I have noticed during this Coronavirus Pandemic that there are more bicyclists and walkers out on our streets than usual. It seems everyone is trying to use the time they, otherwise, might be spending at their office, getting some much-needed exercise. Over the past two months, bicycle sales saw their biggest spike in the U.S. since the oil crisis of the 1970s. Sales of adult leisure bikes tripled in April while overall U.S. bike sales, including children’s’ and electric-assist bicycles, doubled from the year before. Sales of commuter and fitness bikes in the same month increased 66 percent, leisure bikes jumped 121 percent, children’s bikes went up 59 percent and electric bikes rose 85 percent. By the end of April, many stores and distributors had sold out of low-end consumer bikes. Now, the United States is facing a severe bicycle shortage as global supply chains, disrupted by the coronavirus outbreak, scramble to meet the surge in demand.
Unfortunately, with so many extra pedestrians and bicyclists on the street come more injuries from being hit by a car or truck. This is especially true as walkers often walk in the streets themselves rather than the sidewalk to distance themselves from other walkers on the sidewalks. For bicyclists, many are hopping on bikes for the first time in years and may not be used to the traffic encountered on certain streets and the danger it brings. In New York City, for example, bicyling injuires were up 43% during the Coronvirus crisis. I have not seen similar government-maintained statistics for Georgia, although the Department of Highway Safety does still have online a manual for bicycle riders from 2006. You may find all of Georgia’s rules and ordinances regarding riding a bicycle on the Georgia Deparment of Highway Safety’s website, although it may be a little out of date.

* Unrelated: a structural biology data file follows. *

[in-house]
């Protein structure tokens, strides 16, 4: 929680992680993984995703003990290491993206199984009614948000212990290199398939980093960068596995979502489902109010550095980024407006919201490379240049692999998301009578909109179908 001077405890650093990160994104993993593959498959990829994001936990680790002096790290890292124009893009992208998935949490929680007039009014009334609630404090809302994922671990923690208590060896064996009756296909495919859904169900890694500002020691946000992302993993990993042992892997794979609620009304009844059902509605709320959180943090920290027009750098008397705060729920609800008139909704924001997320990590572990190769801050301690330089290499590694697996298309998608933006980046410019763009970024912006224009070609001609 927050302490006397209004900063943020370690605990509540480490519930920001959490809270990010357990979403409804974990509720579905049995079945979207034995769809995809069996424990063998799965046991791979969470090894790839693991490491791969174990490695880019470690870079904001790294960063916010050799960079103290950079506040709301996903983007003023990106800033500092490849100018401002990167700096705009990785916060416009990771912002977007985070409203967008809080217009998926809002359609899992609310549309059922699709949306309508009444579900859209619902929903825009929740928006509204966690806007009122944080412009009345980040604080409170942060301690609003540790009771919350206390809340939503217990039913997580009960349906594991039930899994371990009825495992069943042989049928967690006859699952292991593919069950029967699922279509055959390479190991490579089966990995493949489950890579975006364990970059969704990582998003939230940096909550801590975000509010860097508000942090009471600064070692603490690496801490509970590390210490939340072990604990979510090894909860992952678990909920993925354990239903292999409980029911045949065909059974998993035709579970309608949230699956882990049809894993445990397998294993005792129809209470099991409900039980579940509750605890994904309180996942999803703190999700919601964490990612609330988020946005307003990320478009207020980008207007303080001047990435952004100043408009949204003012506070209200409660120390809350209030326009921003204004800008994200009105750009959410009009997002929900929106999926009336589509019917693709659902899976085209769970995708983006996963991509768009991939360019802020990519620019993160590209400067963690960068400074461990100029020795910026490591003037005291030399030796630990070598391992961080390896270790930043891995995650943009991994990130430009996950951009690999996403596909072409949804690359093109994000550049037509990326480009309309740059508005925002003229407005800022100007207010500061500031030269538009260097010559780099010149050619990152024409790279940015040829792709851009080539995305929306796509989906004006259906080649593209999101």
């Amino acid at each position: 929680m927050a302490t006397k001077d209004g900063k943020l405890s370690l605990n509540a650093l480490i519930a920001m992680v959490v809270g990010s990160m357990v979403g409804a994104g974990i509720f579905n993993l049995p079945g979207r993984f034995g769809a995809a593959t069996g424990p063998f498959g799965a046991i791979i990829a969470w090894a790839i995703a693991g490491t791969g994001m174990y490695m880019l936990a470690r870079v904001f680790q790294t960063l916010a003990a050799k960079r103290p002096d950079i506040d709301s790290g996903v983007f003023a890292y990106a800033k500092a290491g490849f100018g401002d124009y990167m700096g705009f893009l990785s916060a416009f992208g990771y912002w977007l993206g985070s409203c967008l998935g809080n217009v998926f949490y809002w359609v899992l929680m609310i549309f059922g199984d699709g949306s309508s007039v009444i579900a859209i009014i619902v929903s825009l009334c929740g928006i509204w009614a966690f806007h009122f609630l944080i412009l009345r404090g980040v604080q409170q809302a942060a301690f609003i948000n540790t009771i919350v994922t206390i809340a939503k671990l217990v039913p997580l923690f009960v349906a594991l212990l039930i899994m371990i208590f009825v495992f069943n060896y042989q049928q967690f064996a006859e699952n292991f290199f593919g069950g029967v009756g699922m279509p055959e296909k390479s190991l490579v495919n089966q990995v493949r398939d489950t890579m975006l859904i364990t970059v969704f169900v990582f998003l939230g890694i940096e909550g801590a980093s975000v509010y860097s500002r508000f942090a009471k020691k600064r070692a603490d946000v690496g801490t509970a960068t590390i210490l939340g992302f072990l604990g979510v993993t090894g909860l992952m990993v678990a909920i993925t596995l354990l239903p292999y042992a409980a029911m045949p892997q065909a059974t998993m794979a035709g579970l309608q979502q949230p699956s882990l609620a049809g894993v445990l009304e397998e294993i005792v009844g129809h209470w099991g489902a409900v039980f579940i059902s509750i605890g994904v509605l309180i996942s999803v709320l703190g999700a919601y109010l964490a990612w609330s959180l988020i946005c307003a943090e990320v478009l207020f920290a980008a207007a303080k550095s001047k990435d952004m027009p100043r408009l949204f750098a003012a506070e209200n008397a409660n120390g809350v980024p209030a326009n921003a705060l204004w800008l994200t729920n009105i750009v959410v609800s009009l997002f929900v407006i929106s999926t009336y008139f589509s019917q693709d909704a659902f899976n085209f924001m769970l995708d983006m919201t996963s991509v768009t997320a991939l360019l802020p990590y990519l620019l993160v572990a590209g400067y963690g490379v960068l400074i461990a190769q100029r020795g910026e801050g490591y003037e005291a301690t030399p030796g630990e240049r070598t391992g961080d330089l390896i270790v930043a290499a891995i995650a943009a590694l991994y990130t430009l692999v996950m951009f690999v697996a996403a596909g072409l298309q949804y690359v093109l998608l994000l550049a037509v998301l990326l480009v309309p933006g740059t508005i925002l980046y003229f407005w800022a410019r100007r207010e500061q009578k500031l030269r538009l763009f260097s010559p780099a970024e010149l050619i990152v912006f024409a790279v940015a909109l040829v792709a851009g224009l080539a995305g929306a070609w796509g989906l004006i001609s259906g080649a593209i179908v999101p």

I have represented numerous pedestrians and numerous cyclists in cases when they have been hit by a vehicle. Often, the driver of the vehicle does the right thing and stays with the cyclist and calls 911. But sometimes, the driver of the vehicle does the absolute wrong thing and leaves the scene and leaves the cyclist hurt and alone on the pavement. The vehicle driver who leaves the scene becomes a “John Doe,” identity unknown. Many injured pedestrians or cyclists may think there is nothing they can do to get justice in that situation, that the at-fault driver just gets away with it. But there is a little known method of recovery under the injured person’s uninsured motorist coverage, if the victim owns a car and it is insured with uninsured motorist coverage. That particular type of car insurance actually covers you as a pedestrian or cyclist if you are hit by an unknown vehicle, as long as there is some type of corroboration that it was, in fact, a vehicle that hit the person. Corroboration can be made by an eyewitness, physical evidence left at the scene, e.g., a car bumper torn off, damaged bike or possibly other evidence that you would expect to see in a vehicle v. bike collision. Unless you practice this kind of personal injury law, like I do, you would have no reason even to be aware that your car insurance policy might cover you as a pedestrian or cyclist. It is not clear from reading most policies, and you sure can’t count on your insurance agent informing you of it.